How to Plant and Grow Flowering Tobacco

This annual becomes fragrant at night, making it perfect for moon gardens.

Flowering tobacco plants have long been prized in cottage and moon gardens for their intensely scented flowers. A relative of true tobacco, flowering tobacco plants are grown for their blooms. Perennial in Zones 10-11, elsewhere, flowering tobacco plants make excellent annuals for adding splashes of color and scent all season long.

Bloom shapes can vary quite a bit. Some are long tubes with a flared star-like opening, while others are small and borne in large quantities that create clouds of bell-shaped blooms. Many white varieties are fragrant at night, emitting a sweet smell similar to jasmine.

Flowering tobacco plants generally have medium-green leaves. These leaves can be quite large in many species, especially in comparison to the flowers. In addition, their usually hairy leaves can be sticky to the touch, much like petunia plants.

Flowering tobacco is toxic to humans and pets.


Flowering Tobacco Overview

Genus Name Nicotiana
Common Name Flowering Tobacco
Plant Type Annual
Light Sun
Height 6 to 12 inches
Width 10 to 72 inches
Flower Color Green, Pink, Purple, Red, White, Yellow
Foliage Color Blue/Green
Season Features Fall Bloom, Summer Bloom
Special Features Attracts Birds, Fragrance, Good for Containers, Low Maintenance
Zones 10, 11
Propagation Seed, Stem Cuttings

Where to Plant Flowering Tobacco

Flowering tobacco should be planted where it will get plenty of sunshine. Taller varieties are much more likely to require staking in more shade.

How and When to Plant Flowering Tobacco

Plant flowering tobacco two weeks or more after the last frost date in your area.

Flowering Tobacco Care Tips

Flowering tobacco is easy to grow, and it's a good container annual. Because of its toxicity, keep it out of reach of children and pets.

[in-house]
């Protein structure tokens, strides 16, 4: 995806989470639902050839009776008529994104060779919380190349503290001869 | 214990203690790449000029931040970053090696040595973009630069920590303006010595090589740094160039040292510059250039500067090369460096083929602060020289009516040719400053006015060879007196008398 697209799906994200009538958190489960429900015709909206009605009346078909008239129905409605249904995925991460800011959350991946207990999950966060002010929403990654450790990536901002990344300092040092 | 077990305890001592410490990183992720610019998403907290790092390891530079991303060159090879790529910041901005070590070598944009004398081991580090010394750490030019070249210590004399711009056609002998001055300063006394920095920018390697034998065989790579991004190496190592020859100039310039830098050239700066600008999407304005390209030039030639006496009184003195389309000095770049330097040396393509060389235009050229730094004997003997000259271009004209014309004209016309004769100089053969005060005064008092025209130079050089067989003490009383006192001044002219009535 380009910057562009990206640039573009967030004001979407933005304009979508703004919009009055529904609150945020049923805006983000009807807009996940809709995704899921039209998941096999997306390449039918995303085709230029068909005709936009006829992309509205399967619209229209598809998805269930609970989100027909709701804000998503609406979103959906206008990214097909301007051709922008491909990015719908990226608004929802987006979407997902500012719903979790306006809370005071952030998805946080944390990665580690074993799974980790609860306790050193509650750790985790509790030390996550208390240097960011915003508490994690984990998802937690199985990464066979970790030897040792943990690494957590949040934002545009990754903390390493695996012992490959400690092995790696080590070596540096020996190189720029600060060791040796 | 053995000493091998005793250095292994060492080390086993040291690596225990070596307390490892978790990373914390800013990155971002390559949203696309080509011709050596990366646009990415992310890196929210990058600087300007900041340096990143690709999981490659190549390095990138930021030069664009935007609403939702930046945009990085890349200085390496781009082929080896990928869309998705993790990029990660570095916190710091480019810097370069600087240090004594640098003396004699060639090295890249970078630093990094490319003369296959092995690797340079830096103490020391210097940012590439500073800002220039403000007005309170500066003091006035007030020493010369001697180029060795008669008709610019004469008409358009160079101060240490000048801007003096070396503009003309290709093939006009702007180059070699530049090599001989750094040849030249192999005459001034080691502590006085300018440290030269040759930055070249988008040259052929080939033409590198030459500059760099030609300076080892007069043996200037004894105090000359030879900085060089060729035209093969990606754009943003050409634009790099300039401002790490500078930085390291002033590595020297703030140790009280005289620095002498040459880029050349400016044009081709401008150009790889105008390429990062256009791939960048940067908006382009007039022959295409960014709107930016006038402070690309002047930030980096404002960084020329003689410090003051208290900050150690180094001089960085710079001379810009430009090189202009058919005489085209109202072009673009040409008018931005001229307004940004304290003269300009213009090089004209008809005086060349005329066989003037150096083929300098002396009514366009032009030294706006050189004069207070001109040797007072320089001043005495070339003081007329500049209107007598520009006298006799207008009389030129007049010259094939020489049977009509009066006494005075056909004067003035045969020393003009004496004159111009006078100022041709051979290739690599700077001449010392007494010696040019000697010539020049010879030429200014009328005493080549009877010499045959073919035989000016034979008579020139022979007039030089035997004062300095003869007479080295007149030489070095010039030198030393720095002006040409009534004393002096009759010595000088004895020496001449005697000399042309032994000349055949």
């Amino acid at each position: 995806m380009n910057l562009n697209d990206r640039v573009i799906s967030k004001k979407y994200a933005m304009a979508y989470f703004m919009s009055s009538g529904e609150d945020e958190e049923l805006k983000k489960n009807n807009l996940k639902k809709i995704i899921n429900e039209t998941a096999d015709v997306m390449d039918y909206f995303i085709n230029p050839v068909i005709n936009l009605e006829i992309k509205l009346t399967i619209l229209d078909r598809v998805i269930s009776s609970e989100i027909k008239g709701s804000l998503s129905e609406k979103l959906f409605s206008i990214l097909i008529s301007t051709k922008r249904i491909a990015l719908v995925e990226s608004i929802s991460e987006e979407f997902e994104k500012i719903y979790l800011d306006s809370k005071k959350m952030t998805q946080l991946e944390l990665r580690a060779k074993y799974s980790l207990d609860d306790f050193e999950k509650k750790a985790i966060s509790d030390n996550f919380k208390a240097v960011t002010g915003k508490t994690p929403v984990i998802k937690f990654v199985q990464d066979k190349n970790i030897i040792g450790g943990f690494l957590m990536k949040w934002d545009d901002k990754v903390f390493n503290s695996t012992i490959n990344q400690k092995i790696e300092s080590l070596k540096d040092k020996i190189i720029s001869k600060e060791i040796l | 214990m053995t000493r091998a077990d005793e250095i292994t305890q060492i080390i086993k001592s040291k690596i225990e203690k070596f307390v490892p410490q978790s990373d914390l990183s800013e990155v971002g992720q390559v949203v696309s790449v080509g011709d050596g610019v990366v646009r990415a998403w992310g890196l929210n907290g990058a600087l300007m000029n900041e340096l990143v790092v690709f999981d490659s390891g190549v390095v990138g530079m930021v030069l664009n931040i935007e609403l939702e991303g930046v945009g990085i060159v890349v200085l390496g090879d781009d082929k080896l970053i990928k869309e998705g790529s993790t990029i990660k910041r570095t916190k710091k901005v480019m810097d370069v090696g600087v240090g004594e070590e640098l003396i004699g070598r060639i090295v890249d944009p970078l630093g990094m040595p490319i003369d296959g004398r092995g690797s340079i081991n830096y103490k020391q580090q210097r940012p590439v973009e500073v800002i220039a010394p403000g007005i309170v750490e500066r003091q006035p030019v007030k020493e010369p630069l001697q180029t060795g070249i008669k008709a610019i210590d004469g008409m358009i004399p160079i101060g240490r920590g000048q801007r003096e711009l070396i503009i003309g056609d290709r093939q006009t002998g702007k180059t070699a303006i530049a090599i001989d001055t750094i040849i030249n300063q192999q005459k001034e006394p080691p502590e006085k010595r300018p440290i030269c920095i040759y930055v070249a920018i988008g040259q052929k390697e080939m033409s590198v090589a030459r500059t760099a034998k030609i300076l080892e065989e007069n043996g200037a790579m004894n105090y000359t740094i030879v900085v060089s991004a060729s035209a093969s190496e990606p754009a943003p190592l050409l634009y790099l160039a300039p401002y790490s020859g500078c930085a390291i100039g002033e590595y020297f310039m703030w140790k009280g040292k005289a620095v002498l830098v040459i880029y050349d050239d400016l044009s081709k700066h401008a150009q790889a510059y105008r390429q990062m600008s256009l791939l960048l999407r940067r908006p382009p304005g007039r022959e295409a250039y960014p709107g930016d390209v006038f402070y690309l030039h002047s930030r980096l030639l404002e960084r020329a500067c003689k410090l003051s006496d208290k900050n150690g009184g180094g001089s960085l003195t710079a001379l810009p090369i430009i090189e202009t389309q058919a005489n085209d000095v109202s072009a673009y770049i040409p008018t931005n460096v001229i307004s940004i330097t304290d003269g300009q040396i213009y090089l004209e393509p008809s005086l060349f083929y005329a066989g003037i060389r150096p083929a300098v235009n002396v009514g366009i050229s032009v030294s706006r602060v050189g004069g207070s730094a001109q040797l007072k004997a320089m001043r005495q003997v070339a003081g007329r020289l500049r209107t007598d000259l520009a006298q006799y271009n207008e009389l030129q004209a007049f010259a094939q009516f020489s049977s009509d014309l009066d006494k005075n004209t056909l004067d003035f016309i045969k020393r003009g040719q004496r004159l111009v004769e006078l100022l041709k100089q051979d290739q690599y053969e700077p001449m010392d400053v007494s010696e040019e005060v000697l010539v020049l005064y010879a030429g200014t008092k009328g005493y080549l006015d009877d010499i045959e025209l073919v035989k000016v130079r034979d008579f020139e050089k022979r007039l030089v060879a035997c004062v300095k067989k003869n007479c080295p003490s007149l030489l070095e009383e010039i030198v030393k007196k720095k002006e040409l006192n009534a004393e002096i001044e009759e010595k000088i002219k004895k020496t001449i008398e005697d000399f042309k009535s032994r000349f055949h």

Flowering tobacco plants do best in full sun, and some varieties can perform in part sun.

Soil and Water

Flowering tobacco plants are extremely easy to grow in well-drained, moist soils. Give them rich soil, and they'll happily load up on blooms that last until frost. Once these plants are established, they can handle some drought but prefer reasonably consistent moisture.

Temperature and Humidity

Temperatures on the moderate side are best for flowering tobacco. It won't survive high heat and extreme cold weather.


These plants are very heavy feeders, so a slow-release fertilizer is always beneficial. For the amount to use, follow product label instructions.


Deadhead tobacco flower throughout the season, but don't deadhead too much towards the end of the season if you want the plants to self-seed the next year. For bushier plants, pinch out the center stem of the plant.

Potting and Repotting Flowering Tobacco

Enjoy the scent of flowering tobacco by planting it in containers near patios and porches. Plant 1 quart plants in 1 gallon containers to eliminate the need for repotting after they've grown. Potted flowering tobacco will need daily watering during the hottest days of summer.

Pests and Problems

Because of the toxicity of these plants, they're generally pest free. A few pests, however, have managed to deal with these toxins. For example, you may have problems with the tobacco hornworm, a large green caterpillar that eventually becomes the hummingbird moth. These big bugs can quickly defoliate plants almost overnight. Manual removal is the easiest course of action against them. You may also encounter problems with aphids and whiteflies, but these are usually uncommon in outdoor settings.